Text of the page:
Del Oro mourns passing of coaching icon Mike TakayamaBy: Mike Ray of the Auburn Journal
With longtime Del Oro girls basketball coach Mike Takayama it was never about the wins and losses.
“Getting the win was nice but really it’s all about the girls,” Takayama said during the 2014 basketball season after his team rewarded him with his 600th career coaching win – all coming at Del Oro. “It’s about the girls.”
This week, the Del Oro family, Loomis community and Northern California basketball circles in general are in mourning after learning that Takayama, a fixture in the Del Oro coaching ranks for over three decades, died suddenly Monday evening after suffering an apparent heart attack.
Takayama had coached girls basketball at Del Oro for 28 seasons and, combined with boys basketball and softball, had coached at Del Oro for 31 years.
A financial planner and 1977 Del Oro graduate where he was an all-league guard, Takayama was a gentleman both on and off the court.
“You won’t find a nicer man,” said former Del Oro assistant coach Clint Donaghue, who coached with Takayama for 20 years before stepping down in 2015. “We’re really going to miss him as a person, family man and coach. He’ll be remembered.”
In 2014, when Takayama reached his milestone win mark for the Golden Eagles, Del Oro principal Dan Gayaldo acknowledged that Takayama’s win-loss record wasn’t the whole story.
“When someone reaches 200 and 300 wins it’s a big deal,” Gayaldo said. “But 600 is just unheard of. The neat thing about it is that Mike has built a great program with his players both on and off the court.”
Under Takayama, the Golden Eagles girls developed into one of the premier programs in Northern California. The Golden Eagles were a perennial Sierra Foothill League contender – once winning seven consecutive SFL crowns from 2006-2012.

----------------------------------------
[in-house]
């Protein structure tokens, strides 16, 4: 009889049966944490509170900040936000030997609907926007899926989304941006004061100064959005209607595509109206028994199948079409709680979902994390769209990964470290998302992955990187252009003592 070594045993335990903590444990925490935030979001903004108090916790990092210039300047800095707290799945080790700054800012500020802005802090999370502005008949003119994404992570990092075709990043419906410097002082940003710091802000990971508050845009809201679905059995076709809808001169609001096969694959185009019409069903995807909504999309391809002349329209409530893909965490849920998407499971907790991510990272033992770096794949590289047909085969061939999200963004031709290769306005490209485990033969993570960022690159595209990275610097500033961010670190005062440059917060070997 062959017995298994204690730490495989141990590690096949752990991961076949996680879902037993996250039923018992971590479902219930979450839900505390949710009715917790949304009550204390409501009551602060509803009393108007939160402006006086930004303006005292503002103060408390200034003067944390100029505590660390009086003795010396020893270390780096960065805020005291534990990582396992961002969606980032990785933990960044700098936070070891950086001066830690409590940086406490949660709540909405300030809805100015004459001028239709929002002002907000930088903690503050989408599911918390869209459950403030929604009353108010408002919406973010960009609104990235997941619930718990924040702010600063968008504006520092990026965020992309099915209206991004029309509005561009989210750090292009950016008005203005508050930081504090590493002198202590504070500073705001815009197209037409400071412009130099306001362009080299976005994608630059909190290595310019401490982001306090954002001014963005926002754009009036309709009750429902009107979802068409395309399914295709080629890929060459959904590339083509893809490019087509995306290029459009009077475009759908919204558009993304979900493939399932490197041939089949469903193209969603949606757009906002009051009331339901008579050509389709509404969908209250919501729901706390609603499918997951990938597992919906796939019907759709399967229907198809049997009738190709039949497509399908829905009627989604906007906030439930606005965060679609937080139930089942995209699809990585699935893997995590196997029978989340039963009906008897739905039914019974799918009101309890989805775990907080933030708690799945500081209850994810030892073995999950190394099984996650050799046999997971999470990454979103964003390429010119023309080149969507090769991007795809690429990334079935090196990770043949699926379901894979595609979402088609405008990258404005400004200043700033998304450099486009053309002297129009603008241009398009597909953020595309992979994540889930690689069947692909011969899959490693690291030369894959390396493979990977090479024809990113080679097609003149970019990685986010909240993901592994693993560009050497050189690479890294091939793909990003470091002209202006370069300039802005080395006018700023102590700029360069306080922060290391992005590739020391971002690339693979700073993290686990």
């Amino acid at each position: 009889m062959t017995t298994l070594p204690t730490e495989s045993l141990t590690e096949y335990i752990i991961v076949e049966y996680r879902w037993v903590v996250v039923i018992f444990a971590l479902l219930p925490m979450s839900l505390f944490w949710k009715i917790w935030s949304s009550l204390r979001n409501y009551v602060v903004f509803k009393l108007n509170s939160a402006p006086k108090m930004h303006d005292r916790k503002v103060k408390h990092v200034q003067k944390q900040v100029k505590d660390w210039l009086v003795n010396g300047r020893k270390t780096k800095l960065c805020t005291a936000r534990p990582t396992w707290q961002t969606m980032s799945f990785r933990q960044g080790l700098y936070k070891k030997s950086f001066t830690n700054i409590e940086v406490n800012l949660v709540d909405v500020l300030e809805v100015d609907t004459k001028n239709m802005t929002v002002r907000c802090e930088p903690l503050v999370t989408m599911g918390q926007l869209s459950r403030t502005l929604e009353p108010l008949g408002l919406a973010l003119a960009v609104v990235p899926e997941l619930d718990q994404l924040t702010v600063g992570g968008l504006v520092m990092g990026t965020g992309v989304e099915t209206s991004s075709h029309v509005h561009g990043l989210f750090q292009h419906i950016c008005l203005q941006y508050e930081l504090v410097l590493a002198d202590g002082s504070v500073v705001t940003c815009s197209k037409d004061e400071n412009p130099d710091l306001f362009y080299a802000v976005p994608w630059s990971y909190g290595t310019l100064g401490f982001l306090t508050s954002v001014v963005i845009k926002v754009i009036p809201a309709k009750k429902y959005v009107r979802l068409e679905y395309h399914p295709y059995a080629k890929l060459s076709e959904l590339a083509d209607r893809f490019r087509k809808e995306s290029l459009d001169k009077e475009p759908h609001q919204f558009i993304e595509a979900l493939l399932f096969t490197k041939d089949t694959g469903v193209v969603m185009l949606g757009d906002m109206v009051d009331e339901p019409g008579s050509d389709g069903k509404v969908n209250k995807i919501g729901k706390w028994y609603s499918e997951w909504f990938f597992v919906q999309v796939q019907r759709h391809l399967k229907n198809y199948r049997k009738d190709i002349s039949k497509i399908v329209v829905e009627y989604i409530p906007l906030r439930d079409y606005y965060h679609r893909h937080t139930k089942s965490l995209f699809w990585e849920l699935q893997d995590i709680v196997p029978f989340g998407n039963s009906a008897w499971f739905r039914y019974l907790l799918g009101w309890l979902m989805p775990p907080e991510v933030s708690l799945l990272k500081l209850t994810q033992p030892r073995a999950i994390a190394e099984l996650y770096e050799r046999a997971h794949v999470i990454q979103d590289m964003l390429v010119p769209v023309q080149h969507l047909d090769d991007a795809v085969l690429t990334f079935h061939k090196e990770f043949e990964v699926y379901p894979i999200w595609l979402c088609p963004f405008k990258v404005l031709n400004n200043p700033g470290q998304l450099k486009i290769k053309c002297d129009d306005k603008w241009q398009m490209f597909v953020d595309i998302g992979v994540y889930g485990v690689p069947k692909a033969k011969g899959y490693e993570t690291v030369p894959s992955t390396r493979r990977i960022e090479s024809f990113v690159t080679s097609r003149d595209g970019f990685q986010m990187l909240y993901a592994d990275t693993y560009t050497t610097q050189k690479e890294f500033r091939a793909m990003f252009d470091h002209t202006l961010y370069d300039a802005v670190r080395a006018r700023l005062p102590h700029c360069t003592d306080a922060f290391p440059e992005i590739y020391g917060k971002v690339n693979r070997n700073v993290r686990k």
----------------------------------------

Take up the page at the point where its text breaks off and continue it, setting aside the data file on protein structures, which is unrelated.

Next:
Takayama’s teams also bagged a pair of Sac-Joaquin Section crowns (1995, 1999) and reached the CIF Northern California regional tournament nine times.
Takayama’s first section title team in ‘95 was led by Coral Sage and Susie Main. Along the way he was also blessed with some outstanding players such as Emilie Johnson, who went on to have a standout playing career at UC Santa Barbara, played on the U.S. Pan-Am team and is now the current women’s coach at William Jessup. In addition, Brianna Ruiz, who Takayama called “the best athlete I’ve ever coached,” is currently playing at Washington.
“Hopefully I can have some positive effect on the girls,” Takayama said in a 2014 interview. “If it helps shape their lives and they can remember some of the time and effort that it takes to be successful, then that’s great.”
Takayama is survived by his wife Kathy and son Ryan. Services are pending.